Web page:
112 Flares 112 Flares ×

Today’s sponsored post was written by Guy Arnold. Guy, from leafy Hertfordshire, England, loves to write about anything, especially if it’s travel-related. Travelling more of the world and seeking adventure is a passion he hopes to continue with.

You might have seen pictures of them, but perhaps weren’t sure of their exact location: gracefully undulating sand dunes (some of which are the highest in the world), pitch black on one side, with a golden glow on the other. They appear like scoops of ice cream smoothened by the underside of a spoon with their perfect, untouched slopes. While elsewhere, they resemble the surface of the seabed: ribbed by the nightly desert winds which transform the dunes from day to day.

Sossusvlei, Namibia

These make up Namibia’s crowning feature, the Namib Desert (from where the country’s name originated). It’s the most famous, and one of many, geological wonders that this country has in its arsenal. Barren yet beautiful, the Namib Desert provides the perfect back-drop to all other activities and excitement available to visitors.

Situated on the north-western coast is the holiday capital of Namibia, Swakopmund. As with most places in Namibia, there’s a real contrast in environments here. You can be strolling down the streets admiring the colourful, quirky, European-style architecture (there exists strong German connotations here), and hearing the gentle rumble of waves behind rows of restaurants and pubs. Yet, if you turn your head the other way, you’ll be met with miles and miles of sandy peaks sitting in their beautiful wasteland. It really is a fabulous mixture of emptiness and exuberance.

As far as attractions go in Swakopmund, there are plenty if you’re into historical buildings and culture. There’s a war memorial and a marine memorial, a German school and, for catching those breath-taking views and eternal sunsets, the 21-metre-high lighthouse which overlooks the ocean. However, the option of a more exhilarating experience is available in the form of quad biking, sky diving and balloon rides.

Where would an article about Namibia be without mentioning its wildlife, in particular, the trunked, horned and stripy sorts? Yes, a Namibia safari stands as one of the more popular attractions when taking a visit here and, with the Etosha National Park simply teeming with wild beasts, it’s a perfect opportunity.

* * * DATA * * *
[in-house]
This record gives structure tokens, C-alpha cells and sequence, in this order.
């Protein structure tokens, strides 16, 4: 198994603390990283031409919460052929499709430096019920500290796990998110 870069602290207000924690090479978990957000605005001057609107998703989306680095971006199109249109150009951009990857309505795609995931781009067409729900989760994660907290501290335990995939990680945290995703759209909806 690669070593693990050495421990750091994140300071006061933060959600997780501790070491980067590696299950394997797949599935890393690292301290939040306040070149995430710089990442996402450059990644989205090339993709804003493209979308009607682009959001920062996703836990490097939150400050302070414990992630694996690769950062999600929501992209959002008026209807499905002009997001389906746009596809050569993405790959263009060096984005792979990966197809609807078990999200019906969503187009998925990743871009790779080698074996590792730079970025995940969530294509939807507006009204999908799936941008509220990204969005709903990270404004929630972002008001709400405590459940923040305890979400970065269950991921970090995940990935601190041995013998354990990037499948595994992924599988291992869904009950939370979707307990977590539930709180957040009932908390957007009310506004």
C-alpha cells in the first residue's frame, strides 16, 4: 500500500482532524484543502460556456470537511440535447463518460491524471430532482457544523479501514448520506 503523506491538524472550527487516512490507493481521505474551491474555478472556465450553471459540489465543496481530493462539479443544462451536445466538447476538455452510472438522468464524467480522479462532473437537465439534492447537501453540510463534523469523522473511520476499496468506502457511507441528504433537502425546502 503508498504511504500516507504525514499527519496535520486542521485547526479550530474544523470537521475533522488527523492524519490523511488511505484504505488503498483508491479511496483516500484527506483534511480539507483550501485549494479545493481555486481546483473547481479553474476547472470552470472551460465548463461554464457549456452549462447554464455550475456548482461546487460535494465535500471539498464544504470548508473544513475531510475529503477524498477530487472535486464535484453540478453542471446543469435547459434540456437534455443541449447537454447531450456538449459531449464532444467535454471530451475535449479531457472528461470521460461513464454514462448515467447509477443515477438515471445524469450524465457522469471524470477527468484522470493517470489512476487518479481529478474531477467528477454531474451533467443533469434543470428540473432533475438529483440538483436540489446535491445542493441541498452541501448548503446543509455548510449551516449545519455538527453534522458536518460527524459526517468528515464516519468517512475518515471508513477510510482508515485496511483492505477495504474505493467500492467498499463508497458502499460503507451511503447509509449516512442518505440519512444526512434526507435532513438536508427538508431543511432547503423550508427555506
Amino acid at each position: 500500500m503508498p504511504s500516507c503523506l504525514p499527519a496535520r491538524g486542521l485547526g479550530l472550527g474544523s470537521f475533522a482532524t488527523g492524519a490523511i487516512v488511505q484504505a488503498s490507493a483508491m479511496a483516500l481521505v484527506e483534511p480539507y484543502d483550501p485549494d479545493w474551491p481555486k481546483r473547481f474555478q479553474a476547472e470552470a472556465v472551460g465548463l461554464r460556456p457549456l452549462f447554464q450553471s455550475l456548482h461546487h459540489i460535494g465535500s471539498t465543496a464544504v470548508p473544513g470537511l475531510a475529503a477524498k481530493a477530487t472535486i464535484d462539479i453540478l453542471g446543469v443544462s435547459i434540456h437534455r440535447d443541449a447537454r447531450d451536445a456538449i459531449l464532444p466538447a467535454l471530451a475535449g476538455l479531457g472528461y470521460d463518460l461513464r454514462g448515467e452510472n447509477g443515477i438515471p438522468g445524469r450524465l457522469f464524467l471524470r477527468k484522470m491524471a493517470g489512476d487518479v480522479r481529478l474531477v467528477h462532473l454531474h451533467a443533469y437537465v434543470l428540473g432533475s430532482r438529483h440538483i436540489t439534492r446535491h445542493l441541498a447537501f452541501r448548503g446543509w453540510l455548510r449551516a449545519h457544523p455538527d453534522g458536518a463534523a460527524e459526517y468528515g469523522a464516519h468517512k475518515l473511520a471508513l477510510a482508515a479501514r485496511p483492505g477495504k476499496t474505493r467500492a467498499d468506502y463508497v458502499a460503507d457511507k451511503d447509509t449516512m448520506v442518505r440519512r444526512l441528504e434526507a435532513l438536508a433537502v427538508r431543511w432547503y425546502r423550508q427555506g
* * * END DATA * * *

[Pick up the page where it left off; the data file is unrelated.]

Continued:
There are plenty of lodges nestled around the park. One such place, where your chances of spying lots of elephants, even a rhino or two, are very likely thanks to its nearby floodlit waterhole, is Okaukeujo. The softly-furnished ensuites with delicately draped curtains on their four-poster beds, together with the luxurious swimming pool, induce ample relaxation. Several more lodges exist, all offering similar attributes, it just depends what sort of wildlife excites you most!

——

*This post was sponsored and written by a third party.

Opt In Image
Did you enjoy this article?
Subscribe for updates!

Sign up for my FREE monthly newsletter to get plenty more updates, photos, tips, and adventurous stories delivered to your inbox each month!

No spam, I promise.

Tagged with →  
Share →
Buffer

7 Responses to Namibia – An African Realm of Wilderness and Sand

  1. Arti says:

    Fabulous post. Never heard of Namibia as a tourist destination. The sand dunes look magical…
    A very good post, thanks for sharing :)
    Arti recently posted..Miss You Ma…

  2. NLM says:

    Namibia has been on my list of places to see since I saw my first photo of the dunes–your photo is even more spectacular. Thanks!
    NLM recently posted..And You Don’t Have to Go to the Mall

  3. Cheryl says:

    What a great place to see… I have not heard of Nanibia and I never imagined the beauty of this place… Thank you for sharing.
    Cheryl recently posted..B & B Paignton, Paignton bed and breakfast

  4. Maria D. says:

    Such a beautiful place! And not the most stereotypical tourist destination.

    • DangerousBiz says:

      Nope, definitely not your “average” tourist destination — not even really by Africa standards. But it certainly does look beautiful, and I know the country is trying to drum up a tourism industry.

Leave a Reply

Your email address will not be published. Required fields are marked *

You may use these HTML tags and attributes: <a href="" title=""> <abbr title=""> <acronym title=""> <b> <blockquote cite=""> <cite> <code> <del datetime=""> <em> <i> <q cite=""> <strike> <strong>

CommentLuv badge

112 Flares Twitter 2 Facebook 0 Google+ 0 StumbleUpon 110 Pin It Share 0 112 Flares ×